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Pelvic Organ Prolapsed
Obstetrics & Gynecology 2005;106:615-634
Pelvic organ prolapse, including anterior and posterior vaginal
prolapse, uterine prolapse, & enterocele, is a common group of
clinical conditions affecting millions of American women.
Pathophysiology of prolapse is multifactorial and may operate
under a "multiple-hit" process in which genetically susceptible
women are exposed to life events that ultimately result in the
development of clinically important prolapse.
Evaluation of women with prolapse requires a comprehensive
approach, with attention to function in all pelvic compartments
based on a detailed patient history, physical examination, and
limited testing.
Treatment is warranted based on specific symptoms, prolapse
management choices fall into 2 broad categories: nonsurgical,
which includes pelvic floor muscle training and pessary use; &
surgical, which can be reconstructive (eg, sacral colpopexy) or
obliterative (eg, colpocleisis).
Clinical Importance
Based on projections from the United States Census Bureau, the
number of American women aged 65 years and over will double in
the next 25 years, to more than 40 million women by 2030
Demand for health care services related to pelvic floor disorders
will increased at twice the rate of the population itself
Although the overall rate of prolapse surgery has dropped, this
represents a substantial drop in the rate of surgery for women less
than 50 years old & a moderate increase for women aged 50 years
and greater
Clinical Importance
Fig 1
Table 1
Diagnostic Approach
Women with prolapse often have urinary symptoms
Some women have stress incontinence symptoms due to urethral
incompetence, but many women, particularly those with advanced
anterior vaginal prolapse, are continence
Defecatory symptoms such as excessive straining, incomplete rectal
emptying, or the need for perineal or vaginal pressure to accomplish
Influence of prolapse on sexual functioning should be addressed in
women of all ages
Physical Examination
Diagnostic Approach
The extent of prolapse should be systematically assessed
With advanced prolapse, determining the extent of prolapse
& its constituents ( anterior and posterior vagina; cervix or
vaginal apex ) is usually not difficult
The use of vaginal speculums or retractors is very helpful in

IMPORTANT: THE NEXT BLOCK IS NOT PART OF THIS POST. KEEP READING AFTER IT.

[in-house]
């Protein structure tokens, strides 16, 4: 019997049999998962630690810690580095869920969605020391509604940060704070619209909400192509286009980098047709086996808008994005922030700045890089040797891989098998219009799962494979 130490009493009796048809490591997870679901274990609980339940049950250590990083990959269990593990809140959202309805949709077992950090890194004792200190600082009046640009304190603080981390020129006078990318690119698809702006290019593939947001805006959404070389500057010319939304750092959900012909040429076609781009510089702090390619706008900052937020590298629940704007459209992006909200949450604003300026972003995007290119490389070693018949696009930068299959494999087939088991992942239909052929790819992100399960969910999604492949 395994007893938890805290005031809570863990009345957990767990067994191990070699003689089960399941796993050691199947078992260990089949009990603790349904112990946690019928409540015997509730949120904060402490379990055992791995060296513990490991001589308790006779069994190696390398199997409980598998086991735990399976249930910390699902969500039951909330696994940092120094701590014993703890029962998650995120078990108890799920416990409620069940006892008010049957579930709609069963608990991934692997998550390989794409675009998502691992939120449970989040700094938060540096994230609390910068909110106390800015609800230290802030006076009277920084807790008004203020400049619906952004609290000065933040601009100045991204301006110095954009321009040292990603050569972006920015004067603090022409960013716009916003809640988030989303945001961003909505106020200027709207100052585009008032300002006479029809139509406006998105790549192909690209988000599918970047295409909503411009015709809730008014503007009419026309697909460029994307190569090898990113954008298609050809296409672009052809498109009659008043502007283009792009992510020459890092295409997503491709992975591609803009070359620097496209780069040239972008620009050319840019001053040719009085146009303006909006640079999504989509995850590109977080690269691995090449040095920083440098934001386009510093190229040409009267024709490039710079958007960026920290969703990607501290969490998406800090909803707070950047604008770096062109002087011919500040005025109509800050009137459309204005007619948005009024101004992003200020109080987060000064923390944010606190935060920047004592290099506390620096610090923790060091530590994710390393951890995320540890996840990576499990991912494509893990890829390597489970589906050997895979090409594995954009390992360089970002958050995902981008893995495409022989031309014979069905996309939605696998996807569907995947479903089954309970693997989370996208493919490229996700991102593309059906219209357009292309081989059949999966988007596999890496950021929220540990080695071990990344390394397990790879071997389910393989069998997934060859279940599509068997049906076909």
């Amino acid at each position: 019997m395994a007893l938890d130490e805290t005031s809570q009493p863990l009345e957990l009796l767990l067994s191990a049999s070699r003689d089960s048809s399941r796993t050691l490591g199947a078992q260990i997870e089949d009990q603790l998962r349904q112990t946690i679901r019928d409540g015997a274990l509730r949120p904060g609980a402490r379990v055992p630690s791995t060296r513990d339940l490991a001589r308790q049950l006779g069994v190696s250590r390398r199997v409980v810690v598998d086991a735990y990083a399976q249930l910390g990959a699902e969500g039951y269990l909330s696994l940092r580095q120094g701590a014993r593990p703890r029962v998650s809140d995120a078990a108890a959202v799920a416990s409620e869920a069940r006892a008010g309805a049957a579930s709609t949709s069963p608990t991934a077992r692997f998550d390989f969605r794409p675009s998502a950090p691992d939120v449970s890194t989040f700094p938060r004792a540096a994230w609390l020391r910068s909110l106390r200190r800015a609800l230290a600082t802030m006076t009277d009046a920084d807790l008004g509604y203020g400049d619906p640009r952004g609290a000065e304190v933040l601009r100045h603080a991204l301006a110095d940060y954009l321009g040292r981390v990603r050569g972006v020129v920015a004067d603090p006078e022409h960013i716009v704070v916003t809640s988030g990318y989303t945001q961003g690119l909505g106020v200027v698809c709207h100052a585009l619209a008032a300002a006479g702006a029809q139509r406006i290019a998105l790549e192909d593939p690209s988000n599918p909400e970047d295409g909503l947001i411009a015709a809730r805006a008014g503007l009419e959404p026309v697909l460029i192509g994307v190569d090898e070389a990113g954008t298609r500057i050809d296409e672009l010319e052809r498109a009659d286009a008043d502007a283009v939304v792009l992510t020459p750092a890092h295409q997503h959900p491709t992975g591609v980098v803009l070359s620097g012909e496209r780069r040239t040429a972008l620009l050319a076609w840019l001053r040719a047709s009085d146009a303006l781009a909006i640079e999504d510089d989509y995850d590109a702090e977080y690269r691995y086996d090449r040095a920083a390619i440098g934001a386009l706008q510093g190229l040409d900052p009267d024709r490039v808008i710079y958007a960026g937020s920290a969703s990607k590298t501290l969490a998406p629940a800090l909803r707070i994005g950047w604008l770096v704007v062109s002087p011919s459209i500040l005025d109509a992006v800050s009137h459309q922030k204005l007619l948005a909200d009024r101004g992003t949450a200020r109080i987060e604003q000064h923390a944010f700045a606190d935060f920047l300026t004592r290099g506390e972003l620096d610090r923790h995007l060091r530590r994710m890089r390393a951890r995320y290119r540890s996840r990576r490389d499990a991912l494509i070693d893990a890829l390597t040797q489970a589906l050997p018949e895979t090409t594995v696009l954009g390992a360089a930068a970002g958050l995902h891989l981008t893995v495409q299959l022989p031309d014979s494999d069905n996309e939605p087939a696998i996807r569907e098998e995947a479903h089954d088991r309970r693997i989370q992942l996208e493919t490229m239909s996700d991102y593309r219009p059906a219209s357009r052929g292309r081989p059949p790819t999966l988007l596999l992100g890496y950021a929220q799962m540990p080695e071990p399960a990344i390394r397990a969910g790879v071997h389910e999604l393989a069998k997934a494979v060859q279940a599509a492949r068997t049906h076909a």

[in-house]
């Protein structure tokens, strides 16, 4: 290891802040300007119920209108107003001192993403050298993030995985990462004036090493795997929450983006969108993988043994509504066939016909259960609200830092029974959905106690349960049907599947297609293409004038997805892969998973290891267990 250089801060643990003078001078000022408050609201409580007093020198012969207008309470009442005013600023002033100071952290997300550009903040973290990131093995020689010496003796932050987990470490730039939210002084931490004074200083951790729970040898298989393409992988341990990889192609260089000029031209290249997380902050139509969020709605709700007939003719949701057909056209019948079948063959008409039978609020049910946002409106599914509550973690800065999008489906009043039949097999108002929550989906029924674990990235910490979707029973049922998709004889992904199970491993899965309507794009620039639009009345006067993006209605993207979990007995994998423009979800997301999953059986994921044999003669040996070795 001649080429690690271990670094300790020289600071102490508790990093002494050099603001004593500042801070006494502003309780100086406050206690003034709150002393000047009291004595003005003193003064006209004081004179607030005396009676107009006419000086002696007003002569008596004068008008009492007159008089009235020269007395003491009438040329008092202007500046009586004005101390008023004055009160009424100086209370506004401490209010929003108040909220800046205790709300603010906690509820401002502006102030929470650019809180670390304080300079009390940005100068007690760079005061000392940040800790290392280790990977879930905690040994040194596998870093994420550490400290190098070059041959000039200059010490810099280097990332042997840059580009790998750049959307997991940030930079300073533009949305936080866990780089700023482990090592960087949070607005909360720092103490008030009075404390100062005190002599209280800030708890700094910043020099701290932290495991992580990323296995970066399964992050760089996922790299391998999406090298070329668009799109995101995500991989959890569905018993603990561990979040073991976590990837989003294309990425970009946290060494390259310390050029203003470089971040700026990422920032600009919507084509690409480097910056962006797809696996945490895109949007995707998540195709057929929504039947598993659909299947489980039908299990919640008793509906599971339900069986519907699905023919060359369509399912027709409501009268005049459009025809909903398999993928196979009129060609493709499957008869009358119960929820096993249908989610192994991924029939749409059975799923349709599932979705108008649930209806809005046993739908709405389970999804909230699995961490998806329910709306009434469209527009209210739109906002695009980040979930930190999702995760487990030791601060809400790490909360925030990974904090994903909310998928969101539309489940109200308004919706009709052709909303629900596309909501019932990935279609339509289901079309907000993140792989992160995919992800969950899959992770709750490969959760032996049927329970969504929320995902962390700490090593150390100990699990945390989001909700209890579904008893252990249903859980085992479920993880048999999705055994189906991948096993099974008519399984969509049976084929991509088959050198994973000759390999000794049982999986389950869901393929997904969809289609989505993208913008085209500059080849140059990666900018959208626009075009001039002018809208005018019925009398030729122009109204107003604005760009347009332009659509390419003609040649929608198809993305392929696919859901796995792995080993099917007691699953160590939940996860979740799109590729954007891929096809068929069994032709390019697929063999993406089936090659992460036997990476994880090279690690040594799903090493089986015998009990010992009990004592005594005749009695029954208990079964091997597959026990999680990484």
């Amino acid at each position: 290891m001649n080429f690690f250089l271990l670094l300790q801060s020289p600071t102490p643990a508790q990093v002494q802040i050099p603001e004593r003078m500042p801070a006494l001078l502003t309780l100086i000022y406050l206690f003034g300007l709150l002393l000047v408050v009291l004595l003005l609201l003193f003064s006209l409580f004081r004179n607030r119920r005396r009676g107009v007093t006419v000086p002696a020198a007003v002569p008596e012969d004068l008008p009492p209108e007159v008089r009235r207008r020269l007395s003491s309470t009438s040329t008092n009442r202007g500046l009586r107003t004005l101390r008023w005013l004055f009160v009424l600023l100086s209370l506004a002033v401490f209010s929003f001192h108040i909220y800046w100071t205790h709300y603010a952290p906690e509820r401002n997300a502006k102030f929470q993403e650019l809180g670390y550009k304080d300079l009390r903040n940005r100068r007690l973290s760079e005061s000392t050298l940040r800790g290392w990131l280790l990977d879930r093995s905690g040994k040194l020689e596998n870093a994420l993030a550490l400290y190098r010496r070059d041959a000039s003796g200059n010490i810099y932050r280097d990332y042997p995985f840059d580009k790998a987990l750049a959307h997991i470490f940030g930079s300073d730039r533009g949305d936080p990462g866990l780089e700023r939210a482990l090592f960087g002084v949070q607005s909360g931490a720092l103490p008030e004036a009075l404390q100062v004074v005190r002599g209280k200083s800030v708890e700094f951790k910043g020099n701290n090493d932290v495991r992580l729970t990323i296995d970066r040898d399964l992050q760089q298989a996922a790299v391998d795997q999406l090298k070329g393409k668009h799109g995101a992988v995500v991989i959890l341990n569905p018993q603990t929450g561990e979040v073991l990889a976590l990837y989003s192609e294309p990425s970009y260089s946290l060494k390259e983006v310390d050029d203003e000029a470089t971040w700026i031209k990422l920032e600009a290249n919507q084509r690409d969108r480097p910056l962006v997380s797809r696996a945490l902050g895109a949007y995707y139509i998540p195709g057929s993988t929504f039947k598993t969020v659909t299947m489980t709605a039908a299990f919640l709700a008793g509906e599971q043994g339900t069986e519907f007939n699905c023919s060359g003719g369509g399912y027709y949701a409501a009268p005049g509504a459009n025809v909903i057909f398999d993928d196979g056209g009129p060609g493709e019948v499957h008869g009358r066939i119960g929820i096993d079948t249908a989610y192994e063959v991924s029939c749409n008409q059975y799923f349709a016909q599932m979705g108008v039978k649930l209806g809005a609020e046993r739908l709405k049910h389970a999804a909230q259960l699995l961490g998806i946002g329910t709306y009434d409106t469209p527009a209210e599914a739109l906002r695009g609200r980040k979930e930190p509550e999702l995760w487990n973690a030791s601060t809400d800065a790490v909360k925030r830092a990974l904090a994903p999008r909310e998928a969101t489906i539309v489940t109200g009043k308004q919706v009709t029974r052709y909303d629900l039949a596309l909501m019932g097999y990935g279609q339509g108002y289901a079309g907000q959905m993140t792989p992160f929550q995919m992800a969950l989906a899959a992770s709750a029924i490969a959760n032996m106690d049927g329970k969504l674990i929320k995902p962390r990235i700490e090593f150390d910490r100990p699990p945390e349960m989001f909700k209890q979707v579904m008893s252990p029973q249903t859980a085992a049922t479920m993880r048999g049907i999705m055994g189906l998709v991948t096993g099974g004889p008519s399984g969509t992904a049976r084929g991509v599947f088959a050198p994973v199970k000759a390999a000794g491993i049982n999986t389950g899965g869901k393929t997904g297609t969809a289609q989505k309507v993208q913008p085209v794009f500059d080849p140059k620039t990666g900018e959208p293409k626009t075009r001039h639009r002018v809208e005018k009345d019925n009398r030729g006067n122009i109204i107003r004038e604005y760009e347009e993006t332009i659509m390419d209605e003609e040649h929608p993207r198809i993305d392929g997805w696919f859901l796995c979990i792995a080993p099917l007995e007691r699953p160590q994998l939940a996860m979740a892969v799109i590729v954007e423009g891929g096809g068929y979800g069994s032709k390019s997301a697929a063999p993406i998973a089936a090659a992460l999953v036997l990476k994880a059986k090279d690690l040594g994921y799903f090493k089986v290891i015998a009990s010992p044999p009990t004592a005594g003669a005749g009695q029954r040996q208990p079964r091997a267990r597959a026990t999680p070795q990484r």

determining what vaginal sites are affected by prolapse
An unidentified vaginal bulge can be clearly identified as the vaginal
apex, once the anterior and posterior vagina are retracted
Physical Examination
Diagnostic Approach
Physical Examination
Diagnostic Approach
Diagnostic Approach
Physical Examination
Diagnostic Approach
The maximal extent of prolapse is demonstrated with a standing
straining examination when the bladder is empty
Pelvic muscle function should be assessed after the bimanual
examination → palpate the pelvic muscles a few centimeters
inside the hymen, along pelvic sidewalls at the 4 & 8 o’clock
Resting tone & voluntary contraction of the anal aphincters should
be assessed during rectovaginal examination
Bladder Testing
At minimum, for all patients with prolapse, 3 pieces of information
should be obtained;
 Screening for urinary tract infection
 Postvoid residual urine volume
 Presence or absence of bladder sensation
Women with prolapse and urinary incontinence should have stress
testing performed with the prolapse reduction because this will
mimic bladder and urethral function when the prolapse is treated
In the setting of a positive reduction stress test → recommend
that as incontinence procedure should be performed at the time of
prolapse surgery
Therapeutic Approach
Indications for Treatment
Choice of treatment for prolapse depends on symptoms severity
and severity of prolapse
Symptoms associated with stage I or II prolapse require careful
evaluation, especially if surgery is being considered
Many women with stress urinary incontinence have stage I or II ,
although stress incontinence is not a symptom of prolapse
; it is simply a coincident symptom
Therapeutic Approach
Observation is appropriate for women whose symptoms are not
sufficiently bothersome to warrant active management
There is no indications for treatment, particularly surgery, for women
with asymptomatic prolapse “ before the problem gets any worse”
Occasionally a patient will present with advanced prolapse, yet she
will say that she’s asymptomatic → is observation still qppropriate?
 An important consideration is her efficiency of bladder emptying
 Other risks : exposed vaginal epithelium & evisceration
Therapeutic Approach
Nonsurgical Management
Includes adjunct therapy to address concomitant symptoms,
pelvic floor muscle training, and pessaries
Ideally, nonsurgical management will decrease the frequency
and severity of symptoms, delay or avoid surgery & potentially
prevent worsening the prolapse
Therapeutic Approach
Adjunct Therapy
Addresses symptoms of urinary, defecatory & sexual dysfunction
Patient often present with defecatory symptoms, such as excessive
straining at stool and a feeling of incomplete evacuation, and
physical examination reveals stage II or early stage III posterior